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61 Figure 2 2 Choice of guest organic molecules A) Squalane. B ) Squalene. C ) 4 pentyl 4 biphenylcarbonitrile (5BC) D ) P olyisoprene 2 2 4 Characterizati ons 2 2 4 1 Transmission electron microscope m easurements Transmission Electron Microscope (TEM) measurements were performed on a JEOL 200CX and a JEOL 2010F operated at 200 kV. In order to see a particular zone of a nanocrystal superlattice, tilting expe riments were also conducted. The selected area electron diffraction patterns were acquired using the 200CX TEM operated at 200 kV with a magnification of 100,000 and a camera length of 82 cm. The area of the superlattice applied for the electron diffrac 2 where at least the 100,000 PbSe NCs existed. 2 2 4 2 X ray diffraction measurements Small angle X ray diffraction patterns were measured on a Philips MRD X'Pert System with Cu K an angle dispers ive synchrotron beamline at the Cornell High Energy Synchrotron Source (CHESS) 163

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62 The peak fitting were conducted using Peak Fitin g program, Multi Peak Fitting 2.0 in Igor Pro version 6.2. 2 2 4 3 IR measurements IR spectra were obtained using a Perkin Elmer 1600 FT IR spectrometer. The specimens were prepared by directly loading nanocrystal suspensions with or without guest molecule s to form superlattices on a NaCl window. 2 3 Results and Discussion 2 3 1 Superstructural Control of PbSe NC superlattices To study the effects of the inclusion of guest molec ules in NC superlattices, we ch ose PbSe NC superlattice and squalane as the mod el lattice and guest molecule, respectively. The PbSe NC building blocks used in this study were 8.3 nm oleate functionalized PbSe NCs, which were synthesized according to a literature method. 13 The choice of squalane as a guest molecule is due to its low melting point, high boiling typical experiment, PbSe NC assembly samples were prepared by drop casting a toluene solution containing PbSe NCs (5 M) in the presence (or absence) of 1% squalane onto the surface of substrates, and then the NC solution was dried under natural evaporati on at room temperature. The substrates used in this study include diamond (or silicon) substrates for small angle X ray scattering (SAXS) measurements and carbon coated TEM grids supported on silicon substrates. Our SAX S measurements show ed that the PbSe NC assemblies made in th e absence of squalane adopt a n fcc superlattice structure. T hese NC assemblies display a SAX S pattern with eight peaks that can be indexed as the (111), (200), (220), (222), (331), (420), (422) and (333) Bragg diffraction s of an fcc structu re with a lattice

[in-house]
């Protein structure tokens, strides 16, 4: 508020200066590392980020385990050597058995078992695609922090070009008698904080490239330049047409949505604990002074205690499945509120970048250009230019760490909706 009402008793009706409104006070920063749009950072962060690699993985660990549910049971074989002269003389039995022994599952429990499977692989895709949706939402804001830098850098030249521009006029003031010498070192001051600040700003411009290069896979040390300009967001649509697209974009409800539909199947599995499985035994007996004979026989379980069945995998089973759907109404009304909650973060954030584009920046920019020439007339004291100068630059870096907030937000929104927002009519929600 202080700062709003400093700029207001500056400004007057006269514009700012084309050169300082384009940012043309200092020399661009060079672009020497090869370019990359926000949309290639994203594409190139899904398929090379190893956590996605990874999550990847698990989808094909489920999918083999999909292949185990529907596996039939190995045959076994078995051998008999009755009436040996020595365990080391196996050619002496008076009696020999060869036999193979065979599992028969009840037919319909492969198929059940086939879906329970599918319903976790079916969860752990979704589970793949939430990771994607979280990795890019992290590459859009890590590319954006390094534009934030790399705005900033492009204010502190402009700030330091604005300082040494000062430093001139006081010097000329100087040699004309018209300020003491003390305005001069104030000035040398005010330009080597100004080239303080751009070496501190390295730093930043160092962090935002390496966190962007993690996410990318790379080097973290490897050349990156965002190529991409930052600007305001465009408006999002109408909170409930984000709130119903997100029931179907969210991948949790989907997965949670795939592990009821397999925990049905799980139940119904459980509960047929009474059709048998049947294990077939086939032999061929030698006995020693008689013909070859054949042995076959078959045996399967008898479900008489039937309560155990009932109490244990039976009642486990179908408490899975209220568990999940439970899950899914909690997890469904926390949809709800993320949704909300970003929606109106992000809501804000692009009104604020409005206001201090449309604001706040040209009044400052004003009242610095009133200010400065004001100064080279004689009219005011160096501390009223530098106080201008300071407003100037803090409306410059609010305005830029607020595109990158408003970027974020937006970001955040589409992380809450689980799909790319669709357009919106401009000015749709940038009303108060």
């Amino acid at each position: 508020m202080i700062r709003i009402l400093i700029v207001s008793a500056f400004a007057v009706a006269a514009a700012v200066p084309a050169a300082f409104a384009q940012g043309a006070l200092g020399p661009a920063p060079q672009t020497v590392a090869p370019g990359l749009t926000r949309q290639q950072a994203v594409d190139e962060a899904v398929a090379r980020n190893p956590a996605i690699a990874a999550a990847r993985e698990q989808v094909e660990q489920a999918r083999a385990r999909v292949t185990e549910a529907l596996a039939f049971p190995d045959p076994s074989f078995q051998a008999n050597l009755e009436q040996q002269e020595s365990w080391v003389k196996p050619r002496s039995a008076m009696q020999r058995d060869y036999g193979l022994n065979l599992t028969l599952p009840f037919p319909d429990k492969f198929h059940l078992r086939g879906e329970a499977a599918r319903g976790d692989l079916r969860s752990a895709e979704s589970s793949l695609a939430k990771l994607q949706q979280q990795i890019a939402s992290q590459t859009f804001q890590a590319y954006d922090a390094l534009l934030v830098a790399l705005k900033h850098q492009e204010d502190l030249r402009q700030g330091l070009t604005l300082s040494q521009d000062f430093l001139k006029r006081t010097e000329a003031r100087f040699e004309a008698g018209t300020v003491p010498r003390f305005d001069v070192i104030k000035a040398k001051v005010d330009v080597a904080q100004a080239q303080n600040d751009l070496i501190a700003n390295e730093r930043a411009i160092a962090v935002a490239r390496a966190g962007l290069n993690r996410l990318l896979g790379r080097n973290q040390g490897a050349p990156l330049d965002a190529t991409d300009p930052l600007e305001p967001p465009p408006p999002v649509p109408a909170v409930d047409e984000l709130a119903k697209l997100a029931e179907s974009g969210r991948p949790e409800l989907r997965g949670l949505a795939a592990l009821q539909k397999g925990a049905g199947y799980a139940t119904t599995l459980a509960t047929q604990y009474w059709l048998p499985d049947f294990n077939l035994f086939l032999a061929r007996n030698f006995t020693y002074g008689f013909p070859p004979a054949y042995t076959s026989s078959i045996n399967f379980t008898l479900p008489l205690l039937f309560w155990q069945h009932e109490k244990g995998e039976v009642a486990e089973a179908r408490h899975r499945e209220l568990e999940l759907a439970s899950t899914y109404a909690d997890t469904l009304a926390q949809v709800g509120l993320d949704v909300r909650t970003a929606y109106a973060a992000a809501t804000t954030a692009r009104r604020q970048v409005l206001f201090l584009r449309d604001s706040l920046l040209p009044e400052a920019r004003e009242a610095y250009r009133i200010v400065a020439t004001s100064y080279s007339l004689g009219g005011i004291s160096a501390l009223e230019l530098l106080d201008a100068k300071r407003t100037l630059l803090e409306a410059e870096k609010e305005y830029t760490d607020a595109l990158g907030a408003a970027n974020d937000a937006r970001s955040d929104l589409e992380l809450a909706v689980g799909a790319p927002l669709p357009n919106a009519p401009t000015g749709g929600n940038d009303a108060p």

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63 constant (a) of 16.8 0. 2 nm (Figure 2 3 A ) In contrast the PbSe NC assemblies prepared in the presence of squalane adopt a non close packed cubic superlattice structure whose SAX S pattern consists of five peaks wit h normalized peak positions at q/q 0 identifying the crystalline domains as possessing a bcc structure with a lattice constant (a) of 13.9 0. 1 nm (Figure 2 3 B ). The structural identification of these two types of PbSe NC superlattices wa further confirmed using TE M. Figure 2 3 SAX S spectra of the nanocrystal superlattices made of 8.3 nm PbSe NC s A) T he fcc superlattice. B ) The bcc superlattice. Under low resolution TEM, both of the se NC superlattices display cross fringe images which are i dentified as the on axis superlattice fringe patterns of the corresponding lattice structures (Figure 2 4 ) 164 The assignment of the zone axis of these TEM images is consistent with the corresponding fast Fourier transform (FFT) patterns (Figure 2 4 A F : bottom left panel). Like th e cross fringes of atomic lattice s taken under a high resolution TEM these superlattice fringe images are also acquired